There is a minor debate over the arrival of the imported Capsicums from the Western Hemisphere into Hungary and surrounding areas. Some historians credit their spread to the invasion of the Ottoman Turks into Central Europe. The armies of Sulieman the Magnificent conquered Syria and Egypt in 1516-17, Yugoslavia in 1521, and Hungary in 1526. The year 1526 is the date usually given for the introduction of paprika into Hungary by the Turks, but this date is only plausible if the Turks had somehow acquired chiles from either Spanish, Italian, or Greek traders in the Mediterranean.
Zoltan Halasz, author of Hungarian Paprika Through the Ages, believes: “Most probably the Turks got into the possession of Paprika through Italian intermediaries, and since a great many nations fond of gardening lived on the Balkan Peninsula, which was under Turkish occupation, the cultivation of the spice, winning favor among all these peoples, soon became widespread.”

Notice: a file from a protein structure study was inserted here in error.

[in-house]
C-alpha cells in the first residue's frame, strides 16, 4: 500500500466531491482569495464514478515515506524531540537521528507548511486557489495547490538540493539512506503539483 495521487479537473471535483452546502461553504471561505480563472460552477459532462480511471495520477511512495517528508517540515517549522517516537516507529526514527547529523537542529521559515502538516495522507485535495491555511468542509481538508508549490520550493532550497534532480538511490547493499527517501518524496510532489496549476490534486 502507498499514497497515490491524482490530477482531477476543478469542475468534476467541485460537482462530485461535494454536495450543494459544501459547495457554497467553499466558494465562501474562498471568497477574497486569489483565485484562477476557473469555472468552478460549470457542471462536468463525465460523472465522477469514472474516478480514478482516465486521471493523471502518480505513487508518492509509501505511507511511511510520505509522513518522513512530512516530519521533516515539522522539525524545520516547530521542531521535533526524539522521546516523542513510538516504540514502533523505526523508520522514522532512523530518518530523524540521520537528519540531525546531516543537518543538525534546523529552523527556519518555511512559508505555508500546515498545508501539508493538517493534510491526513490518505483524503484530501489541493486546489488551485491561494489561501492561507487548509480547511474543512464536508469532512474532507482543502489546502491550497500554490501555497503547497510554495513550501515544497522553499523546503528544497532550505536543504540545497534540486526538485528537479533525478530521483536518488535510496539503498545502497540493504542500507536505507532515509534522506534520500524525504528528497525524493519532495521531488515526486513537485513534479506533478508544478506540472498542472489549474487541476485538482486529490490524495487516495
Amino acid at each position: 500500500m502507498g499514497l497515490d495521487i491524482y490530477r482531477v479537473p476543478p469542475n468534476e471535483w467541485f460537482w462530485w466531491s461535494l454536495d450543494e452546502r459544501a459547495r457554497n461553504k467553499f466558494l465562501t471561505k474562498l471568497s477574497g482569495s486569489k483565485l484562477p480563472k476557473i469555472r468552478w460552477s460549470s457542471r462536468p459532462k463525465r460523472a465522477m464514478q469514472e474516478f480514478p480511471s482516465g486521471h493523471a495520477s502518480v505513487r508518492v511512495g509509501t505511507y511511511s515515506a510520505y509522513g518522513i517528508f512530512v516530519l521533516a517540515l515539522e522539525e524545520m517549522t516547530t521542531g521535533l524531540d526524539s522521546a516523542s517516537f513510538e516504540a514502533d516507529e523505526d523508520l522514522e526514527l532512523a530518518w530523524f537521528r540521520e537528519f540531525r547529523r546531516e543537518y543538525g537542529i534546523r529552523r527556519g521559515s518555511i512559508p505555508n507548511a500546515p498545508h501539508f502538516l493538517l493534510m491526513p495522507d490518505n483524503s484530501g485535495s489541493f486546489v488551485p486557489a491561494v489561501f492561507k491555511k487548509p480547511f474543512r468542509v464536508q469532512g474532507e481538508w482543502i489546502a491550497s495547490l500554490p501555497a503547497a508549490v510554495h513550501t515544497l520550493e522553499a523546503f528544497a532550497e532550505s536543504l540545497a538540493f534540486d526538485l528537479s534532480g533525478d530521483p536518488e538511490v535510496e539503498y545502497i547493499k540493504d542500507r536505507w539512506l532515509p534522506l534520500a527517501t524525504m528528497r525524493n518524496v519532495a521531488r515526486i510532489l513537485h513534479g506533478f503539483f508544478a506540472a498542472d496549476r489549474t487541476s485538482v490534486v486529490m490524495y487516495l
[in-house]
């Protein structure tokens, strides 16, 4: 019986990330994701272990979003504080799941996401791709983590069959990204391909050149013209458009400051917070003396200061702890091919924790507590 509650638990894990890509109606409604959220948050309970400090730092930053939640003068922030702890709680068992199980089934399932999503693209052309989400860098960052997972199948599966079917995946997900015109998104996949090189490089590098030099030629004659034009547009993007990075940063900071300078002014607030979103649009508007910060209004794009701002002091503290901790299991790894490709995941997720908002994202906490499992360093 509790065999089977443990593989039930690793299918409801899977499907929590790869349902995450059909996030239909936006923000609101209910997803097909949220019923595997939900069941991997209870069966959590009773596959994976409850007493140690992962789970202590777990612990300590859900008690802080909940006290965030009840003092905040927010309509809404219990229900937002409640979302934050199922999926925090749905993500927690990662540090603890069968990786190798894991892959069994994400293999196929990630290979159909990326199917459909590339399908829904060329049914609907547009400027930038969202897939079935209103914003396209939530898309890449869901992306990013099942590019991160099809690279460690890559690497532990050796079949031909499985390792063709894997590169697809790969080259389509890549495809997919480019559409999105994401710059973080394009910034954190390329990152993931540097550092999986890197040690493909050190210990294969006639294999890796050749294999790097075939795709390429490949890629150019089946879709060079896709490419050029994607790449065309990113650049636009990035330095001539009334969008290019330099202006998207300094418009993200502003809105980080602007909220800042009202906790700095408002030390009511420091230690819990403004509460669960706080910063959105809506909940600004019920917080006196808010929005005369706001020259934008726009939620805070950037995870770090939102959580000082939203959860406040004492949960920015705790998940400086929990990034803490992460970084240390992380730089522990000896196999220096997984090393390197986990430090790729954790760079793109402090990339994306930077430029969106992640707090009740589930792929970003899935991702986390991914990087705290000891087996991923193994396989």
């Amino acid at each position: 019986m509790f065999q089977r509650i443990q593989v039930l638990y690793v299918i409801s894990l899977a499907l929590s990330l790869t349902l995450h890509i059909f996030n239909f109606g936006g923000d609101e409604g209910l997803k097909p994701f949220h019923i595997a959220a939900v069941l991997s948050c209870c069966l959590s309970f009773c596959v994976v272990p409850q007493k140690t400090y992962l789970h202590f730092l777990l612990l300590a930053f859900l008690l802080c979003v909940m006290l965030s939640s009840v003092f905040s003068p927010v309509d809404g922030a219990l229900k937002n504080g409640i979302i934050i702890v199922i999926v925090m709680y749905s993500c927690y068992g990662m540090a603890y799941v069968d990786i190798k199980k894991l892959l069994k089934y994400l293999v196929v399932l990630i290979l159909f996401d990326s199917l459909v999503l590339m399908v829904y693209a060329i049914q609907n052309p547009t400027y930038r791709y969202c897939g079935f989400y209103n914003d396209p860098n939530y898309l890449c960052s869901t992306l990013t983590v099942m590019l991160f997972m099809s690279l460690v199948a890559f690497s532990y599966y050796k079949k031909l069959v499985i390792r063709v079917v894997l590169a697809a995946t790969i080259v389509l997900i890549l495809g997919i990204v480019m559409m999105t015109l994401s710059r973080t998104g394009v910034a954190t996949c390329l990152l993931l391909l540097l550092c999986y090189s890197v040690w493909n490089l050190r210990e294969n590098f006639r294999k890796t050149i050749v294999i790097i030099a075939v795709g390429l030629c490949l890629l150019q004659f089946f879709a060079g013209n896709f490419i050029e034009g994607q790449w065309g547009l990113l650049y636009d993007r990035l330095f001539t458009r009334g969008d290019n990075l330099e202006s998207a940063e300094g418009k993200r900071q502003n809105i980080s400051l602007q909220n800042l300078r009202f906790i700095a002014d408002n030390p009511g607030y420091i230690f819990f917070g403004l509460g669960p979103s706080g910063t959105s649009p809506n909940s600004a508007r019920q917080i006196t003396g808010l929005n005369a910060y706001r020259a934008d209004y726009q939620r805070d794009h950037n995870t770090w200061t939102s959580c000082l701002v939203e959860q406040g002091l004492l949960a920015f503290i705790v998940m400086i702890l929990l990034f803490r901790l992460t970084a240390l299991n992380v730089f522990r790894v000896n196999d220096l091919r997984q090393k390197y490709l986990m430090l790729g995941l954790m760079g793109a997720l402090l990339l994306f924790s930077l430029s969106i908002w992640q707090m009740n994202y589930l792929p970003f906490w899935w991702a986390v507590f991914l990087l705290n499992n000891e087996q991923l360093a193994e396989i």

A more likely scenario holds that the Turks first became aware of chile peppers when they beseiged the Portuguese colony of Diu, near Calicut, in 1538. This theory suggests that the Turks learned of chile peppers during that battle and then transported them along the trade routes of their vast empire, which stretched from India to Central Europe. According to Leonhard Fuchs, an early German professor of medicine, chiles were cultivated in Germany by 1542, in England by 1548, and in the Balkans by 1569. Fuchs knew that the European chiles had been imported from India, so he called them “Calicut peppers.” However, he wrongly assumed that chiles were native to India.
So, sometime between 1538 and 1548, chiles were introduced into Hungary, and the first citizens to accept the fiery pods were the servants and shepherds who had more contact with the Turkish invaders. Zoltan Halasz tells the tale: “Hungarian herdsmen started to sprinkle tasty slices of bacon with Paprika and season the savoury stews they cooked in cauldrons over an open fire with the red spice. They were followed by the fishermen of the Danube…who would render their fish-dishes more palatable with the red spice, and at last the Hungarian peasantry, consuming with great gusto the meat of fattened oxen and pigs or tender poultry which were prepared in Paprika-gravy, professed their irrevocable addiction to Paprika, which by then had become a characteristically Hungarian condiment.”